(Notice those last three words: safety, satisfaction, and connection. If you know the famous triangle  that makes up Maslow’s Hierarchy of Needs, you’ll recognize those as the first three must-haves that  everyone needs in order to build the foundation of a satisfying life. And, assuming that you work for a  company that cares about such things, isn’t it reasonable to be able to look for safety, satisfaction and  connection at work?”)  

Over the years, Seligman has been joined by hundreds of students, researchers, and scientists to  further learn how positive psychology lays the foundation for a more rewarding life experience. And  Seligman himself continues to refine his thinking on the subject. In one of his more recent books, he  intentionally moves away from such words as happiness toward flourishing, which supports a fulfilling  overall experience of well-being, without necessitating an ongoing positive feeling of happiness. You can  flourish in the workplace, but, really, can you really expect to be happy 100 percent of the time?  

Seligman writes that well-being theory features five elements that make up the actual experience of well-being (or flourishing). And, delightfully, you can identify and experience these elements at work:  

Positive emotion. Seligman illustrates positive emotion as the pleasant life. In the workplace, you  experience positive emotion on a day-to-day basis where the culture is congenial, trusting, you can focus  on your work, setting aside the habit of hypervigilance long enough to get the work done, and the meeting  concluded. Positive emotion comes when you generally like the work you do. It’s challenging but not so  challenging that you experience toxic stress. You feel generally welcome, accepted and appreciated for  who you are and your contributions to your community of coworkers. You may not realize the  pleasantness of your life until one day you realize, “I’m not white-knuckling it here.” Maybe for the first  time in your life.   That’s positive emotion.  

Engagement. Your company probably already has some kind of employee engagement or experience  survey, which measures a wide variety of ways your company’s culture and values play out on a day-to day basis. Many companies start out their engagement journey by using off-the-shelf products like the  famous Gallup Q12 Employee Engagement Survey. But as they gain more sophistication and experience  in identifying what exactly they want to offer employees as an engagement experience, they customize  their engagement descriptors. You’ll see some variations of these kinds of statements: “I trust that my  supervisor cares about my professional development.” “I have the time, resources, skills, and materials  that I need to do my job well.” “I am proud to tell my friends that I work for this company.” “I fully  understand what is expected of me on a day-to-day basis.” To the non-ASDPs, these kinds of statements  feel ordinary and the very least that can be expected of their daily working experience. But to ASDPs,  who grew up in some level of chaos, where their needs might have been routinely put last on the list of  family priorities, and where communication was unheard of, these kinds of descriptors are exotic indeed.  To be able to go to work in a culture where these experiences of safety are expected is quite the exotic  experience for hundreds of thousands of people who can’t shake the feeling that “the other shoe is about  to drop.”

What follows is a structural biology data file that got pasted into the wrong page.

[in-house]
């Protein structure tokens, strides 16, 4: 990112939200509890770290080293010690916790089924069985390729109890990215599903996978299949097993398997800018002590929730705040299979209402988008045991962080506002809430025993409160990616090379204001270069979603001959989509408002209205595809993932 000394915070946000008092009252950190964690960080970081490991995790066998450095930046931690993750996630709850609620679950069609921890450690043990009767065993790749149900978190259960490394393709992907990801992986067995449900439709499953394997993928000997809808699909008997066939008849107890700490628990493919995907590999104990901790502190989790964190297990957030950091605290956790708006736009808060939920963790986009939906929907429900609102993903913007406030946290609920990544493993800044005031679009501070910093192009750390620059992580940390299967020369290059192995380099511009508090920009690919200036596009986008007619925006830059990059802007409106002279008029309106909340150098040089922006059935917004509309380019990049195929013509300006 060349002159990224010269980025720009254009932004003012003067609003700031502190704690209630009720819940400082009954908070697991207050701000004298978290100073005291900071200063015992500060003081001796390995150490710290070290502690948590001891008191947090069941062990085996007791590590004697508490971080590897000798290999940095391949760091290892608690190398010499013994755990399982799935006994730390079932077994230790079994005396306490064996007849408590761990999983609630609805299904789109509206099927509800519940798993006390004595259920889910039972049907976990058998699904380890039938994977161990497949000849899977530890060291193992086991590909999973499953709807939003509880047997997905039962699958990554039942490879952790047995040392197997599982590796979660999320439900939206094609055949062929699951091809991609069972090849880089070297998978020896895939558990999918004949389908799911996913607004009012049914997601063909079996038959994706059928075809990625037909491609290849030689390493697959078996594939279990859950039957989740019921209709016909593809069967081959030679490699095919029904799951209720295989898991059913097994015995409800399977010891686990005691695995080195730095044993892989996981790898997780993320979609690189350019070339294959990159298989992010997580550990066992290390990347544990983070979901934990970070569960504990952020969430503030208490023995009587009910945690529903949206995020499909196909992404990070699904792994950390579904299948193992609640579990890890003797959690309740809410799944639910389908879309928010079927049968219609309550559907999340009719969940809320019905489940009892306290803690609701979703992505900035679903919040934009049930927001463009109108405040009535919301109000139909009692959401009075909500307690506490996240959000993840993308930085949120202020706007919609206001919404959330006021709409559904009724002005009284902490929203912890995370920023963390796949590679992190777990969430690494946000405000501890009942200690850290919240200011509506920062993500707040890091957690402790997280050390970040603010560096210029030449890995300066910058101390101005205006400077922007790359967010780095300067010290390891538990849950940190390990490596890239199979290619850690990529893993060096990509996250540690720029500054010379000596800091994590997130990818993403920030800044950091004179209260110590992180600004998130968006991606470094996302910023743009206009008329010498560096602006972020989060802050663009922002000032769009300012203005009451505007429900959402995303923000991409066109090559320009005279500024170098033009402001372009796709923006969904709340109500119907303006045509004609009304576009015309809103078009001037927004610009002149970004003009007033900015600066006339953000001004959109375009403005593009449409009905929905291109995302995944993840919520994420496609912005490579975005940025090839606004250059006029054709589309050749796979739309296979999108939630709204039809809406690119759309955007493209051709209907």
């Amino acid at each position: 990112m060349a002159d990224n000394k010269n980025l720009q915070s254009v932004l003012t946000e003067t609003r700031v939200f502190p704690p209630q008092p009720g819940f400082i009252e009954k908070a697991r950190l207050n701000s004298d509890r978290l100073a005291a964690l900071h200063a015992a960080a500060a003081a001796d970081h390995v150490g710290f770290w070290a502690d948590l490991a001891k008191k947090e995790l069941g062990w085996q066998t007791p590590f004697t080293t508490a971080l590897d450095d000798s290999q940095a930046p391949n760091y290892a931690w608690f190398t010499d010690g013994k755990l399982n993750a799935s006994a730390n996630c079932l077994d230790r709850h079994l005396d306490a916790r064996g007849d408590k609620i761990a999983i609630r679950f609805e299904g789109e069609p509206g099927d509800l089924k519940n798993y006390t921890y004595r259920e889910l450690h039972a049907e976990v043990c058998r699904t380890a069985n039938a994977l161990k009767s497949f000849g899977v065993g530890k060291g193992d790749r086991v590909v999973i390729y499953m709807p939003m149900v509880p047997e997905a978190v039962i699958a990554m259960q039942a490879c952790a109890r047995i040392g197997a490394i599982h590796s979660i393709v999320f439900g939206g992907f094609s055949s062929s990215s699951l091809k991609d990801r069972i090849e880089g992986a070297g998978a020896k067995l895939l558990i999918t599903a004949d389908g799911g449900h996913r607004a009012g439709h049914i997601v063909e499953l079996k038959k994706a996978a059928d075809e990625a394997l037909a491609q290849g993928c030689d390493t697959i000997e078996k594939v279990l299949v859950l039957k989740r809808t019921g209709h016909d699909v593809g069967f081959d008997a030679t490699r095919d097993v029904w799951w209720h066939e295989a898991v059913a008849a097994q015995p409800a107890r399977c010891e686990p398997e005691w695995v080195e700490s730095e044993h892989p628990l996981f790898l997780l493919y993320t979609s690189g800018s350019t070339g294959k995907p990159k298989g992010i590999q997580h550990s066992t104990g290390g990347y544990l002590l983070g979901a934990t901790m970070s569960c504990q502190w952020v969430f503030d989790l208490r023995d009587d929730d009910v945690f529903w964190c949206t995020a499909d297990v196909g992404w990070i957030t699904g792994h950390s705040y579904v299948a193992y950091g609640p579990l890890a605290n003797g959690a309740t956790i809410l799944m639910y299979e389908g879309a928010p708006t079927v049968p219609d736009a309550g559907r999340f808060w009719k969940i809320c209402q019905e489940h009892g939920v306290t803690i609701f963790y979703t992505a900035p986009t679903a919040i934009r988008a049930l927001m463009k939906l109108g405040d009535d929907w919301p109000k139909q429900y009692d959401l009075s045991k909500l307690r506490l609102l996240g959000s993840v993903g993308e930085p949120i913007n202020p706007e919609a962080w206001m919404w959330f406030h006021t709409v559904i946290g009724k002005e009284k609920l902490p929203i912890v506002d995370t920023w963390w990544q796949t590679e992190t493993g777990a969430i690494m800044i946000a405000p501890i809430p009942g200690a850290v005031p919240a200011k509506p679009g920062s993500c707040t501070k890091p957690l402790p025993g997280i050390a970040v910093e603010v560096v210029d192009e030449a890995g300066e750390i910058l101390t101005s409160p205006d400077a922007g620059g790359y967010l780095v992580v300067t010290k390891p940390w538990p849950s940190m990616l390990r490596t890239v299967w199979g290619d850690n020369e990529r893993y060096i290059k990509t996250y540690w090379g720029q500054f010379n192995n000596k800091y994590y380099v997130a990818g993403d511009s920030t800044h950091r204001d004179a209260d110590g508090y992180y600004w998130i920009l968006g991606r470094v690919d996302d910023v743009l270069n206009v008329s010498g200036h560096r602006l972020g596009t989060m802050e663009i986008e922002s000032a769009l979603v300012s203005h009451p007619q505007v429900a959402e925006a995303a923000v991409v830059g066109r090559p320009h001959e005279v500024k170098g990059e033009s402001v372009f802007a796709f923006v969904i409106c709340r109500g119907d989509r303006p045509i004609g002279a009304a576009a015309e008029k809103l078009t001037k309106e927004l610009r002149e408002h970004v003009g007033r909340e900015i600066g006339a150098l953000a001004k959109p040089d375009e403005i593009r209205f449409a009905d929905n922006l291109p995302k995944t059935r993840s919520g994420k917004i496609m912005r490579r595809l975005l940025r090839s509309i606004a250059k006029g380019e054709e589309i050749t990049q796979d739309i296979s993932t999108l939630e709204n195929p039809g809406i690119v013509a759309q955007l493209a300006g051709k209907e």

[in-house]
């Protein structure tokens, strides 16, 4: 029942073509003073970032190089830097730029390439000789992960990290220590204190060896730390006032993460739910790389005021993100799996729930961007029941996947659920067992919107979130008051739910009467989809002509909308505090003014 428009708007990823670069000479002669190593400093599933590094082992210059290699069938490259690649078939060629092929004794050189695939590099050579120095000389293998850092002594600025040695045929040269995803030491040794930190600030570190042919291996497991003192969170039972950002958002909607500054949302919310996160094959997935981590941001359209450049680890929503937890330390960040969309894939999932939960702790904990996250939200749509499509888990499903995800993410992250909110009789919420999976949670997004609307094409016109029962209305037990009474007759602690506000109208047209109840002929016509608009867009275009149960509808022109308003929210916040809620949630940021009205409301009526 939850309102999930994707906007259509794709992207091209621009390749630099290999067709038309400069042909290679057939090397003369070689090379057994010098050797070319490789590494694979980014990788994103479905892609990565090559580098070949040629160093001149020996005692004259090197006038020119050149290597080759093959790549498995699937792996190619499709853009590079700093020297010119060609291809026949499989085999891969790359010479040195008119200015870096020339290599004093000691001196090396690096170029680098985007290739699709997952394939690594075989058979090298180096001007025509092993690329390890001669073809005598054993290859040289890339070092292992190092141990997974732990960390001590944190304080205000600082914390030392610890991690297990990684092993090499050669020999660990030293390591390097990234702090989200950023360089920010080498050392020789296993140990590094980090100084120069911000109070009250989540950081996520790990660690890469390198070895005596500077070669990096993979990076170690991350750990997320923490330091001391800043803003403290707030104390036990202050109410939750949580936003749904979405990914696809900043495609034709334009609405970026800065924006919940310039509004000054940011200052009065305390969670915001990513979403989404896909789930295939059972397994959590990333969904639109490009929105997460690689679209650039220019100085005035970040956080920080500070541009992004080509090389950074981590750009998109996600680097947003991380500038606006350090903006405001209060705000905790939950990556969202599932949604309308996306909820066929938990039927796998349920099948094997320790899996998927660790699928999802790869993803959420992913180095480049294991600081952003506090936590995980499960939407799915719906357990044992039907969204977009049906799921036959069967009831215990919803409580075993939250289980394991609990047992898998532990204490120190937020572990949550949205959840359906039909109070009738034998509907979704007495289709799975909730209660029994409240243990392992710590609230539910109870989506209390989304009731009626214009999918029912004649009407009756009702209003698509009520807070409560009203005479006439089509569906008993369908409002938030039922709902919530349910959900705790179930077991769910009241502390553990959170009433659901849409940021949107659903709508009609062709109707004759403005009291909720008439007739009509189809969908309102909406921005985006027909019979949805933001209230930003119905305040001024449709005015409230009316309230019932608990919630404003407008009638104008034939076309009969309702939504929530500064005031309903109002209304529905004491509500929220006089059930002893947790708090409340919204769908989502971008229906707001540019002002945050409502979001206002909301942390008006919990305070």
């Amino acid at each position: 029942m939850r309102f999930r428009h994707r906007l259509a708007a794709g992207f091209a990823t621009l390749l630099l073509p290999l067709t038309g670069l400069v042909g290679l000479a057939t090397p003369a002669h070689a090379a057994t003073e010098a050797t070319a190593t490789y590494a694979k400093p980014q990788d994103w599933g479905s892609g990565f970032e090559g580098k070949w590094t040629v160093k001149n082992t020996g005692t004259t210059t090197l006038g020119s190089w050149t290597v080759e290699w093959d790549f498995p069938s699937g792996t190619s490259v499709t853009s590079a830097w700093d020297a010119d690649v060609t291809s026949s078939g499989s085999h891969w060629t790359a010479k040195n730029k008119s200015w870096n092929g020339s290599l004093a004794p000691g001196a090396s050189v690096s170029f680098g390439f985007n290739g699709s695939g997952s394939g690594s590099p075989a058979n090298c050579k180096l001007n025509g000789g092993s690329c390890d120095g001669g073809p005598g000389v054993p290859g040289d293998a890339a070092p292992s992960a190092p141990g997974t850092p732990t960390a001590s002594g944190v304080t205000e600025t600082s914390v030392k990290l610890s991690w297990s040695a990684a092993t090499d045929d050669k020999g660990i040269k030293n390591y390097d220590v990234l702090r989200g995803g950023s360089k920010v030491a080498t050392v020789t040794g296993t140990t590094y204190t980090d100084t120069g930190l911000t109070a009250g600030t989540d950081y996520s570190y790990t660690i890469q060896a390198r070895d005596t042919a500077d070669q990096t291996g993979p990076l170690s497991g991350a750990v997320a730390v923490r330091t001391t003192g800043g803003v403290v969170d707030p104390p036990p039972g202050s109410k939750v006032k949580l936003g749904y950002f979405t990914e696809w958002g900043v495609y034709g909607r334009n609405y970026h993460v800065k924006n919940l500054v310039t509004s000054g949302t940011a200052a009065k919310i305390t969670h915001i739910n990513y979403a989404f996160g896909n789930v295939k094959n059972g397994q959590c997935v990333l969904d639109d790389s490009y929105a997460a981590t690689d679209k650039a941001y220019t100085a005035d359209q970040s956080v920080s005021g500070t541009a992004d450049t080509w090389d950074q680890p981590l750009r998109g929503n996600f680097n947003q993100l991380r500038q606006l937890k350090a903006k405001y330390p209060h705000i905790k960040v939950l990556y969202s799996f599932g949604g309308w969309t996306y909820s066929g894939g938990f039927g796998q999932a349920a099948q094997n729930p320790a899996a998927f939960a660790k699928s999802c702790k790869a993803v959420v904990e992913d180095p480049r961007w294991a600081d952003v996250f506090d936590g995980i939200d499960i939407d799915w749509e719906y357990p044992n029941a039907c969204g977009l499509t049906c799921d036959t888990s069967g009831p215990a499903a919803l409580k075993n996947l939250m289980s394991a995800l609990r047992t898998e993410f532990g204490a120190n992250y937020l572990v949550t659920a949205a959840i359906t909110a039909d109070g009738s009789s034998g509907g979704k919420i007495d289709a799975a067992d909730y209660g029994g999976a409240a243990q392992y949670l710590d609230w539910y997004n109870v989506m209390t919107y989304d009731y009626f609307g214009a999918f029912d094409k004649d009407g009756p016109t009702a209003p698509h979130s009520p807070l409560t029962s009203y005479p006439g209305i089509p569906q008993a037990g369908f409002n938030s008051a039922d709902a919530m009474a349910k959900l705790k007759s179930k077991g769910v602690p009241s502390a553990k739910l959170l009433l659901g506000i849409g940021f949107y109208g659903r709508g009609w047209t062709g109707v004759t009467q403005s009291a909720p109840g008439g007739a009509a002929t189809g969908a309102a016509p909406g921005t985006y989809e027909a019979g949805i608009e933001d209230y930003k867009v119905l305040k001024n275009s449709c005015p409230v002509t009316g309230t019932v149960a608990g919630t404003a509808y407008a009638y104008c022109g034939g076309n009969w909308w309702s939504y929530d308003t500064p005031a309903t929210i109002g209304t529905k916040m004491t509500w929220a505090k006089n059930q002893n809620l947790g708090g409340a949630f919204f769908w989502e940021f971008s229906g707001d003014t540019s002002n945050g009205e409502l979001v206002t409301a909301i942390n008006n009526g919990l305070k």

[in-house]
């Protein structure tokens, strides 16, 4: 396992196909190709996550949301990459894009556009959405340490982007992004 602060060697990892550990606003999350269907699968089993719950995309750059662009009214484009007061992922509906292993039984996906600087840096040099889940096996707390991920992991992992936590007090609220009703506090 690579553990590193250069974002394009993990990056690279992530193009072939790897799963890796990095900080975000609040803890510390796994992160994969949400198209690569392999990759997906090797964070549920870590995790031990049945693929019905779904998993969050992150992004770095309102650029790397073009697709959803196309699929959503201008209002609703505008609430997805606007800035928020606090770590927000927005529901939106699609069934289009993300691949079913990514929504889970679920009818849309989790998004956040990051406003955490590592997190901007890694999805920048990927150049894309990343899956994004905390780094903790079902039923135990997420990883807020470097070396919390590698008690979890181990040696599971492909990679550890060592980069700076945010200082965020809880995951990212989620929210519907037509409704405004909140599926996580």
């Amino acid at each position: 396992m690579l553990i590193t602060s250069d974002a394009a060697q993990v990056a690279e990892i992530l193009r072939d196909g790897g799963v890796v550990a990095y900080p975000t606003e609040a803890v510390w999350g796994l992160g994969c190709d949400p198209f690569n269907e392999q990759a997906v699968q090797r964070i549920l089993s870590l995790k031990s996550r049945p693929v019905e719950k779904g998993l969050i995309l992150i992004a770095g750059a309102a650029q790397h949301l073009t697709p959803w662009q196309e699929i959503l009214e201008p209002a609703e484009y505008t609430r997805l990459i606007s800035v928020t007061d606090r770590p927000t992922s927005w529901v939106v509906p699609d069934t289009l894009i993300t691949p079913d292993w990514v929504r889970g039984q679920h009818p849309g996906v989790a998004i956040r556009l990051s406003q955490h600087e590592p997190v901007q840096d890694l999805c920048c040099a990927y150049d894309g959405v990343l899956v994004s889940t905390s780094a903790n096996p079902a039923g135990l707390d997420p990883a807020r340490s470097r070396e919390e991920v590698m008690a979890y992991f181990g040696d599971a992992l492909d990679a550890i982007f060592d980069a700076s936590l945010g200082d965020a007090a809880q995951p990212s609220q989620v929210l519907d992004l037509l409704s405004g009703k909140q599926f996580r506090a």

Positive relationships. No workplace is perfect. And I don’t know a soul who can’t tell you many,  many stories about being on the receiving end of toxic internal politics, leaders, and colleagues at work.  So I wouldn’t dream of trying to convince you that all workplace relationships are positive and without  conflict. I also deeply believe that some of the most difficult negative relationships at work can teach us  meaningful ways to develop more positive relationships with ourselves.   The workplace gives you wide opportunities to develop relationships with people you would never  meet otherwise – people who depend on you (and you depend on them) to work as teams to achieve  mutually critical goals. Workplaces where the leadership places a high priority on safe places to learn,  innovate and even fail provide an environment where your well-being is fostered in the company of  people of many different backgrounds, with many different expectations other than to work together in  harmony toward objectives you all share.